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UWB at Mercy of Regulators

Regulators have the ultrawideband community by the short and curlies, and their decisions in the coming years will determine whether the emerging high-speed technology has a mass market commercial future.

So says Gabriel Brown, Wireless Oracle research analyst and author of "UWB – Commercializing Free Spectrum," which is available now.

UWB is fast, cheap, secure, low-powered, and takes advantage of free spectrum (though not in a dirty or nasty way), so it sounds like a surefire winner. However, its commercial use is currently only legal in the U.S., following a decision by the Federal Communications Commission (FCC) early in 2002 to allow its restricted use in the 3.1GHz to 10.6GHz range. "Despite positive noises from European and Japanese spectrum authorities, they are not likely to be rushed into relaxing their rules," says Brown. "At the European level the matter is further complicated by the need to harmonize spectrum policy across many different national authorities."

Given these barriers, Brown has estimated the market for UWB chipsets to be a modest $525 million in 2007 (see Ultrawideband: $525M in 2007).

So developers are hedging their bets, and, while driving the standards process as hard as possible (see Coalition Cranks Up UWB), are developing products that will enable "short-range, high-speed wireless networking for consumer electronics. This looks a smart move, given that it’s a high volume market that isn’t adequately served by existing commercial wireless systems," states Brown. This focus will give the developers a large enough market to target while waiting to see if the technology can be deployed on a more global basis.

UWB's speed is its particular strength, though it is limited by its short range. Short range in this case means under 10 meters, while high speed means up to a kick-ass 100 Mbit/s -- making it a prime technology for the delivery of high-quality streaming media, such as high definition TV or video. "In these instances, UWB is a cable replacement technology for the devices that tend to use mains power, such as set top boxes, DVD players, TiVos, printers, TVs, speakers, games consoles, and LCD projectors," writes Brown. And while 802.11 systems are capable of delivering some of these applications, he notes, quality would suffer.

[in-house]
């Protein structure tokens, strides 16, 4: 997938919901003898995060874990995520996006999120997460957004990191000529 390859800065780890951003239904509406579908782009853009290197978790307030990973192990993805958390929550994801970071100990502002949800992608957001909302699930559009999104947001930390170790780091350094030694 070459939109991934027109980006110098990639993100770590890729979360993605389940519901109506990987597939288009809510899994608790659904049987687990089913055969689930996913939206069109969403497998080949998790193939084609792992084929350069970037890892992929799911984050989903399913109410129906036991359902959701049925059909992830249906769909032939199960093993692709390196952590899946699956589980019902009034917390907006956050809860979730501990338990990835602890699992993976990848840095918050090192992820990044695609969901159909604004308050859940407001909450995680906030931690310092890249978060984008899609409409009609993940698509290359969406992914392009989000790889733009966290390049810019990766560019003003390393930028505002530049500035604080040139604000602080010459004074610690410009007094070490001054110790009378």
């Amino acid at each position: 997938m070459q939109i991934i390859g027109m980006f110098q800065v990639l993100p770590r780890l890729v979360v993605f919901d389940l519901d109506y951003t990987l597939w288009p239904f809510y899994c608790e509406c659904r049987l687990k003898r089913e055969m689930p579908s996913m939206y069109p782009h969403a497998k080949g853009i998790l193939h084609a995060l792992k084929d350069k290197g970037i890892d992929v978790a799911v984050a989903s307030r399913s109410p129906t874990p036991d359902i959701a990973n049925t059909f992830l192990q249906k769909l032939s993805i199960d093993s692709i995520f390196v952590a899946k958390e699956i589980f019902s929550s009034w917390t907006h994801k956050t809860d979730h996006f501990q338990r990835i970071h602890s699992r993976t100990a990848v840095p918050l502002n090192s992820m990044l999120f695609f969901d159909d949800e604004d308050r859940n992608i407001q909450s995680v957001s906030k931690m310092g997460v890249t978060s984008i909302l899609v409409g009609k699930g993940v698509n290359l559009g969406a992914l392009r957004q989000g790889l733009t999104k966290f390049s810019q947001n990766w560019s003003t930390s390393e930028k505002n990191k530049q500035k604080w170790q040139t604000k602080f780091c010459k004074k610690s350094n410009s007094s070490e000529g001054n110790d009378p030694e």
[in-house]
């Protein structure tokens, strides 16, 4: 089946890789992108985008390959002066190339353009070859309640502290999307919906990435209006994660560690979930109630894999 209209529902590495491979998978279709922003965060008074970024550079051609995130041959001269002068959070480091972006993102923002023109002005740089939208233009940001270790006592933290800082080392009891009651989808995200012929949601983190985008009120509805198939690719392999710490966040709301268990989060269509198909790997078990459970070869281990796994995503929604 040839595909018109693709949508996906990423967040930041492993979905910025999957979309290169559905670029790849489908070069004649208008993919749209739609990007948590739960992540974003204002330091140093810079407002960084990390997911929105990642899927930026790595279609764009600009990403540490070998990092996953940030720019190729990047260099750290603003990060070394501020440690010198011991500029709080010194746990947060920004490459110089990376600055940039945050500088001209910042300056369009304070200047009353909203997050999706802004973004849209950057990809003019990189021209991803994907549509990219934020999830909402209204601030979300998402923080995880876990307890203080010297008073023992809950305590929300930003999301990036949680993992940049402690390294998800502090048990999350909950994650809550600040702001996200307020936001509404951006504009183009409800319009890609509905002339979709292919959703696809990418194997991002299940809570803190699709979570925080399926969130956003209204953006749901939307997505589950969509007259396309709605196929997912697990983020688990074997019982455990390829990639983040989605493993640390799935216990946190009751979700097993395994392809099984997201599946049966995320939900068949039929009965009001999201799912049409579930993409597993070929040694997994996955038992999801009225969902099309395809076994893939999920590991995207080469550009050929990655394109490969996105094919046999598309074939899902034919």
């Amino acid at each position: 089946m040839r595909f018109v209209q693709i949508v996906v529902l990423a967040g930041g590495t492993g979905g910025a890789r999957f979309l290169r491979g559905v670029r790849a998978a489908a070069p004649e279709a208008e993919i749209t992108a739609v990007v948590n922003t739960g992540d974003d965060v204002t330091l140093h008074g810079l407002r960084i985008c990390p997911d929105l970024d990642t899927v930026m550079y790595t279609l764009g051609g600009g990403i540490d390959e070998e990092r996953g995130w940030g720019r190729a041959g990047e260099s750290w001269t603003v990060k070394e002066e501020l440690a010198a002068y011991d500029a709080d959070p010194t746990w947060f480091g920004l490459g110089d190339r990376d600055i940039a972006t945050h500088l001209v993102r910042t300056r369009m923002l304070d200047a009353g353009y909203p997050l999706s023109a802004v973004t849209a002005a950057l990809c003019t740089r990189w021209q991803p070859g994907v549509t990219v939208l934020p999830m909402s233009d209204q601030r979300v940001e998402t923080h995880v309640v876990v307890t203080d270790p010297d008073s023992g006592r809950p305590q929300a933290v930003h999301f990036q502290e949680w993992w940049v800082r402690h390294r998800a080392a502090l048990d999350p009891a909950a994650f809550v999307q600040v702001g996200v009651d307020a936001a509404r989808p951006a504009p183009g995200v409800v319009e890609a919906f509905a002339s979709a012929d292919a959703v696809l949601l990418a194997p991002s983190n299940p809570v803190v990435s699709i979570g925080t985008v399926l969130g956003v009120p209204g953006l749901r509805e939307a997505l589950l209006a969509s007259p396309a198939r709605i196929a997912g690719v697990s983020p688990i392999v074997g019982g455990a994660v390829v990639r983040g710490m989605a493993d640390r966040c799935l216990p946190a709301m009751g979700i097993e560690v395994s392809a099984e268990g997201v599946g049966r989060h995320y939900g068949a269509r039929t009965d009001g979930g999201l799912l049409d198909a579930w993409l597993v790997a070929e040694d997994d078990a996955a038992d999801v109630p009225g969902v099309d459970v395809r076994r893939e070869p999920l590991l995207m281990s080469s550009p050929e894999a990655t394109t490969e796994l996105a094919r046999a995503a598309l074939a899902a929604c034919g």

UWB also has an upper hand over 802.11 in terms of security. "It is primarily because of the inherent security of UWB that it has been used by the military to date," says the research analyst, adding that 802.11 has been outlawed from the Pentagon because of security concerns that would not arise with UWB. However, Brown does not see security being a critical USP (unique selling point) in consumer electronics. "We don’t see that UWB's advantage in security over, say, 802.11, will translate to any particular commercial advantage in the consumer electronics market… [which] isn’t sufficiently bothered about security" for it to matter.